Taking a trip down Nashville’s memory lane

We’ve been back in Nashville for two weeks and I am happy and exhausted.  There are awesome things about spending large chunks of time in the places that make me happy, like Colorado and North Carolina, but I have to be honest when I say, there’s really NO place like home!  Especially in April, Nashville is a glorious place to be.  It’s green everywhere, the birds are singing, the weather is perfect, the shopping is getting so much better, there are a myriad of new restaurants to try out, and most of all, my friends and family are here.  Among the many benefits of having an empty nest, besides the flexibility to travel and spend time away from home, is the ability to socialize whenever you want.

Springtime in Nashville…it’s the best!

So when we pass through Nashville after being away for almost four months, and want to re-connect with our friends and family, we experience a social life that we never had.  Long coffees that extend to lunch, nights out with my girlfriends, dinner on a school night, leisurely lunches…all possible without worrying about getting dinner on the table at 6, or school meetings, or daily grocery store trips.  When you’re only in town for a couple of weeks at a time, that means squeezing get-togethers in on a daily basis!

It’s been great.  And exhausting. But I feel like I’m experiencing my home town in an entirely new way.  It’s unbelievable how much this little town has changed, seemingly overnight.  After dinner at Pinewood Social Club the other night, our friends drove us around downtown like we were guests, and honestly, I felt like one.  Between the new Convention Center, the new Omni Hotel, tons of hip new restaurants with outdoor patios for dining, and the throngs of tourists on Broadway, I felt like I had never been here before!

Music City Center-image from The Tennessean archives

Back in the middle ages, when we were celebrating my friend’s bachelorette party at the Urban Lounge on 2nd Avenue (anyone remember that place?), I remember driving down a deserted 2nd avenue at 1 a.m., and one of our friends had to pee, so she hopped out of the car and ran over to an alley to do her business.  (I’ll never tell who!).  There was literally NO ONE around.  There were two places to go on 2nd avenue back then (other than Tootsie’s), Urban Lounge and Ace of Clubs.

My little tour of downtown had me thinking about the Nashville of my youth.  (Geez, I sound old…oh yeah, I AM old!)  I have a lot of memories as a 20-something of downtown.  I met my husband at Ace of Clubs (through a mutual friend, not a bar pick-up, thank you very much!).  Ace of Clubs was a bar/dance place that had cages you could dance in, and I have many memories of that place, which later became Bar Nashville.  Before that, my girlfriends and I would drive down to TGIFridays on Elliston Place, Exit-In (REM, The White Animals, Talking Heads, Jimmy Buffet, Tom Petty, They Might be Giants…so many great bands played there), the Mardi Gras nightclub down by the warehouses near the river downtown, where you could buy the most potent Long Island Tea in existence, and HeartThrob’s at the Fountain Square Mall in Metro Center (an 80’s dance club where a VIP card let you bypass the throngs of people waiting to get inside).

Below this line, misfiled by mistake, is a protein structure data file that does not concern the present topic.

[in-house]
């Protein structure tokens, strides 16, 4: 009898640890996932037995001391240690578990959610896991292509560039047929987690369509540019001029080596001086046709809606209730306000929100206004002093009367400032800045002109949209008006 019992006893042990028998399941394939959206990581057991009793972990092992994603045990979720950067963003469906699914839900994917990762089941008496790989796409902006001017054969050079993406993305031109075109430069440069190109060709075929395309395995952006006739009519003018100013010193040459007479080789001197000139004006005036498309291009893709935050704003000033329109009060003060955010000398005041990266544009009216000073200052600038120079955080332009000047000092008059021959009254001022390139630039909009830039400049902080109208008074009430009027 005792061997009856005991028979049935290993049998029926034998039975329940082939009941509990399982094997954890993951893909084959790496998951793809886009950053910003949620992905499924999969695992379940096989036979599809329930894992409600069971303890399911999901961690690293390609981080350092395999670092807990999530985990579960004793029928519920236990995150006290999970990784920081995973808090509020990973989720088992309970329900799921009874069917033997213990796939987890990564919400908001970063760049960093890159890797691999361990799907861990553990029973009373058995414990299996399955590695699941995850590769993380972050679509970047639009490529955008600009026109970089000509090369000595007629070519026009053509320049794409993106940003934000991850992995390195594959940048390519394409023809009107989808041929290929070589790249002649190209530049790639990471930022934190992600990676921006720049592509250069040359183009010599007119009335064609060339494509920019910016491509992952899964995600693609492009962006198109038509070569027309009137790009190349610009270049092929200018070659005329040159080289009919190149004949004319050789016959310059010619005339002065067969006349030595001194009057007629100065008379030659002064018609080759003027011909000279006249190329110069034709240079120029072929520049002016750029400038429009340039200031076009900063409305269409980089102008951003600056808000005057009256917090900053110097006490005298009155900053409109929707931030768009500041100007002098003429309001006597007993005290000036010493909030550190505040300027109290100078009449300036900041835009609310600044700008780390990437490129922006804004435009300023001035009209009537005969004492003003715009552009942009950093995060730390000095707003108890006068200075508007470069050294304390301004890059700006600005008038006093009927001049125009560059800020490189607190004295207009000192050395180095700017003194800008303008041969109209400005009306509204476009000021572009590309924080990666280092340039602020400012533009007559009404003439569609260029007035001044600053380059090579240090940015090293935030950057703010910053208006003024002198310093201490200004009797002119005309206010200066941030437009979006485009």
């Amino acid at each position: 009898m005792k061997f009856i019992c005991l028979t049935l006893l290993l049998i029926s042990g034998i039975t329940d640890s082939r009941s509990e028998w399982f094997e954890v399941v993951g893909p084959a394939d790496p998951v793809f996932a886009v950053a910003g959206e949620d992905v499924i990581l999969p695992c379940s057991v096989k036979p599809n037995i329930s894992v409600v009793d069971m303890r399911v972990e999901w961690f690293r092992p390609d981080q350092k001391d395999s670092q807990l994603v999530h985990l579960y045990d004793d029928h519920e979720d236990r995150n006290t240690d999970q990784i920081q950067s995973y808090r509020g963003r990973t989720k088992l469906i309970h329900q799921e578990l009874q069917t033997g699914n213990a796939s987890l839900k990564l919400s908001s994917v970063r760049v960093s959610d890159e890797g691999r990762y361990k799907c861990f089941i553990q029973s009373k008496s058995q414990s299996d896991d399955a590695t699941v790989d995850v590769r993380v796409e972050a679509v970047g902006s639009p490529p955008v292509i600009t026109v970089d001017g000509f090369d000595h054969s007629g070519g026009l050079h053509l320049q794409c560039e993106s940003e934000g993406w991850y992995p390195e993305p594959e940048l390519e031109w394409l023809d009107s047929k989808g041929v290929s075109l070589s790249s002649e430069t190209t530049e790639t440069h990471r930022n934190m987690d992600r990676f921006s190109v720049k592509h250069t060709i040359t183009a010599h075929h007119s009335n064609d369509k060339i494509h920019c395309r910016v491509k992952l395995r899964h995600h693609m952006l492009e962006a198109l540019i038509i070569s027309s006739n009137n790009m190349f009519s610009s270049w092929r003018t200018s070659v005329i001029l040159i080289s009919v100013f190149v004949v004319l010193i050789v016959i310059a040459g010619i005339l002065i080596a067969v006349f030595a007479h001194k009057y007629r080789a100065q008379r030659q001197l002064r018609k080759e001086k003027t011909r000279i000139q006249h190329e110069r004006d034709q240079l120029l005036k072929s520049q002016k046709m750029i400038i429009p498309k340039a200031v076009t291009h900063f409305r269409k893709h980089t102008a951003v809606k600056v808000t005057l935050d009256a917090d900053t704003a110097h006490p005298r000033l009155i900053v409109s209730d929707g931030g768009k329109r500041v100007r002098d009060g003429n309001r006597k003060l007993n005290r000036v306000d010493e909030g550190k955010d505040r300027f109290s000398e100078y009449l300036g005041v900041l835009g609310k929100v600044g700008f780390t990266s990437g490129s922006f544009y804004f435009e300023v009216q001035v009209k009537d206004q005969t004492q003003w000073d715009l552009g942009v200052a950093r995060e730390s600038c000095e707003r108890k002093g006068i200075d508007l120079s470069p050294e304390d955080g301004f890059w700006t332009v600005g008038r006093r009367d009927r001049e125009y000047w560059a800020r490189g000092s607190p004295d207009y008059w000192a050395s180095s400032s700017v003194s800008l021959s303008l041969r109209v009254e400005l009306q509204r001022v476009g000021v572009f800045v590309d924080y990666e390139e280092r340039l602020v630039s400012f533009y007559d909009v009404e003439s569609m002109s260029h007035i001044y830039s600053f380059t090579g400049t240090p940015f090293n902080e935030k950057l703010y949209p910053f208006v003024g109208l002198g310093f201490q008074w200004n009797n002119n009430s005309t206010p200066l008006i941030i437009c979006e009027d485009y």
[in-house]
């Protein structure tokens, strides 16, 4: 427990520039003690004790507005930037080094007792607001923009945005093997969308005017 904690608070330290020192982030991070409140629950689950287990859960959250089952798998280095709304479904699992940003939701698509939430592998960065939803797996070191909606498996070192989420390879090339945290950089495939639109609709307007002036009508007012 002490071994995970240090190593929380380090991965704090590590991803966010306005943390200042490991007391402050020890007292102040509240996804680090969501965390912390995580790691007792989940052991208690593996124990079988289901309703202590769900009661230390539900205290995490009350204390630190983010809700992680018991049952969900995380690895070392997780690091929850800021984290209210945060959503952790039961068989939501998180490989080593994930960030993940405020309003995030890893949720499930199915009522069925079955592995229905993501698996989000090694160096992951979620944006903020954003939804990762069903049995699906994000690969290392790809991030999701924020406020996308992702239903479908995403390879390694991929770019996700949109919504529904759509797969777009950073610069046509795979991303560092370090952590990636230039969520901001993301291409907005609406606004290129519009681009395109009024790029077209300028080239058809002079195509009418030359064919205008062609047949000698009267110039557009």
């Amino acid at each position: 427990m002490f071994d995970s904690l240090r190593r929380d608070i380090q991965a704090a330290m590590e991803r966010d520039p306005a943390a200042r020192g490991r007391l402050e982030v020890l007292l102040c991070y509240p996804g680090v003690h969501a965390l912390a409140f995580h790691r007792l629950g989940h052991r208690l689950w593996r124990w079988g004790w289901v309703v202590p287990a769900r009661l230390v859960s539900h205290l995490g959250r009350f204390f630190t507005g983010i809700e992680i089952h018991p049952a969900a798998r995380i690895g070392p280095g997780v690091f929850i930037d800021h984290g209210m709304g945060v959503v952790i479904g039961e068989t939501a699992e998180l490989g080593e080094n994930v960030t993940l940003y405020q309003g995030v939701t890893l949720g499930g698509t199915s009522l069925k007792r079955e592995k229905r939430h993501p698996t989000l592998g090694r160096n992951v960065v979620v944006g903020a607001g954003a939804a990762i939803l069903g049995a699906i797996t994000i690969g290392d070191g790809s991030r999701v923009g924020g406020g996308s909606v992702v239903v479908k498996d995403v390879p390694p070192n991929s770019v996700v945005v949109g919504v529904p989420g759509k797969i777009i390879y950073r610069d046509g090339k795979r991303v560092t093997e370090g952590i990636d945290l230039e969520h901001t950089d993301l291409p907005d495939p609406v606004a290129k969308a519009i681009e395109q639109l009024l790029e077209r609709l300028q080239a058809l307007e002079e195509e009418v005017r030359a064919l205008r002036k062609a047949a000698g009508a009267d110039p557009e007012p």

Ready to go out, Big Hair, Big Eyeshadow and all!


There was The Wind in the Willows off West End, where we went to see “Hubert Davis and the Season Travelers”…probably the best bluegrass band I’ve ever heard.  (Apologies to the Steep Canyon Rangers, who run a close 2nd).  I remember Hubert’s tag line like it was yesterday…

“Wednesday….Thursday…..Friday…..and Saturday night…every week that
rolls around, right here at the Wind in the Willows (or later, the Bluegrass Inn).  If you like your friends you tell em about it, if not, then keep your mouth shut.  Every things gonna be alright!”

        — the late great Hubert Davis

Click here to hear them play “Rocky Top”!

The hot apple pie a la mode at the Elliston Place Soda Shop, the caramel popcorn at Harding Mall (one of two malls we had in the early 70’s that were nice, clean, and very busy), the hometown department stores, Castner-Knott and Cain-Sloan (I was on the “Teen Board” at Cain-Sloan in 1978-1979), Harvey’s downtown with the amazing carousel horses and their nativity scene at Centenniel Park, and  I worked at “The Jewel Box” when it opened in Hickory Hollow Mall in the late 70’s, a busy, crowded, teenage hangout of a place.

Jewel Box was a jewelry store…in the upper left corner of this pic

I remember when a friend moved to Brentwood back when I was in elementary school.  It was so far, it felt like we were going on an overnight whenever we drove out there to visit.  But during the 80’s, Nashville had truly become a metropolitan area, spread out from Brentwood and Franklin on one side to Madison and Goodlettsville on the other.  But the thing that I remember, is that no matter where we went, we ran into people we knew!  We’d drive 20 minutes to get to downtown where we’d run into all our friends.  That doesn’t happen anymore.
When I start that journey down memory lane, it’s not just the 70’s and 80’s…the 60’s pop in there, too, and they start flooding back.  The rollercoaster at Fair Park, swimming at Pine Springs, shopping at Zayre (our 70’s version of Target), baseball games at Una Recreation Center, Hermitage landing, Vandyland, prom dates at the Jolly Ox, Sailmaker’s or Cajun’s Wharf,  “Creature Feature” on TV with Sir Cecil Creep, that weatherman that threw chalk and caught it in his pocket after every forecast “by George!”, Coyote McCloud on Y-107…”Lock it in and rip the knob off!”, and Scott Shannon at WMAK,  Shoney’s, Opryland (where I had season passes and basically used it as summer camp for a couple of years, before having a series of summer jobs sweeping or working the kiddie rides), the “Dixie Flyers” professional hockey at the Municipal Auditorium, driving out to the old airport to stand on the outdoor observation deck to watch planes land and take off…I think you get the picture.  Once I start thinking back it’s never ending.
I do love the changes that have happened in our fair city…it’s nice to have so many more options in shopping, dining, and the arts, but I miss the ‘small town’ ambience of Nashville.  I think it has taken me 50+ years, and leaving Nashville for months at a time to really appreciate our history.
What do you remember about Nashville?


  • julief73